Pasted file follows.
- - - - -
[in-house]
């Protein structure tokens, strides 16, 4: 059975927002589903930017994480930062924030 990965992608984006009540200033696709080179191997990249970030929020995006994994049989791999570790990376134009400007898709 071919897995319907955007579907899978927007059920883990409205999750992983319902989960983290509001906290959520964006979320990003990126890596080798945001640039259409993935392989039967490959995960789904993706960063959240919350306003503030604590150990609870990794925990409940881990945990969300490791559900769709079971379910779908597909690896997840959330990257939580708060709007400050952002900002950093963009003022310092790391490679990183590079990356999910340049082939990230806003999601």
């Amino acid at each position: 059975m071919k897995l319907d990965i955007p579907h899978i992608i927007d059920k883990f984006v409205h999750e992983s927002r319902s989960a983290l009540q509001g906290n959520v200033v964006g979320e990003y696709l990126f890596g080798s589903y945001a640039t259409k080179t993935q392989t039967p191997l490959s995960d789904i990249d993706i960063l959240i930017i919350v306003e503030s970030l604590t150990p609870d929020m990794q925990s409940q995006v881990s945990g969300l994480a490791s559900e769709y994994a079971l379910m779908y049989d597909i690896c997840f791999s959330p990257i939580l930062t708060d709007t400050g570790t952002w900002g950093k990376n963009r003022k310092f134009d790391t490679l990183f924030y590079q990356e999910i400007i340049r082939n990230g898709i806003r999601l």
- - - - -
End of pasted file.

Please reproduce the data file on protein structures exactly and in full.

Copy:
[in-house]
């Protein structure tokens, strides 16, 4: 059975927002589903930017994480930062924030 990965992608984006009540200033696709080179191997990249970030929020995006994994049989791999570790990376134009400007898709 071919897995319907955007579907899978927007059920883990409205999750992983319902989960983290509001906290959520964006979320990003990126890596080798945001640039259409993935392989039967490959995960789904993706960063959240919350306003503030604590150990609870990794925990409940881990945990969300490791559900769709079971379910779908597909690896997840959330990257939580708060709007400050952002900002950093963009003022310092790391490679990183590079990356999910340049082939990230806003999601």
């Amino acid at each position: 059975m071919k897995l319907d990965i955007p579907h899978i992608i927007d059920k883990f984006v409205h999750e992983s927002r319902s989960a983290l009540q509001g906290n959520v200033v964006g979320e990003y696709l990126f890596g080798s589903y945001a640039t259409k080179t993935q392989t039967p191997l490959s995960d789904i990249d993706i960063l959240i930017i919350v306003e503030s970030l604590t150990p609870d929020m990794q925990s409940q995006v881990s945990g969300l994480a490791s559900e769709y994994a079971l379910m779908y049989d597909i690896c997840f791999s959330p990257i939580l930062t708060d709007t400050g570790t952002w900002g950093k990376n963009r003022k310092f134009d790391t490679l990183f924030y590079q990356e999910i400007i340049r082939n990230g898709i806003r999601l």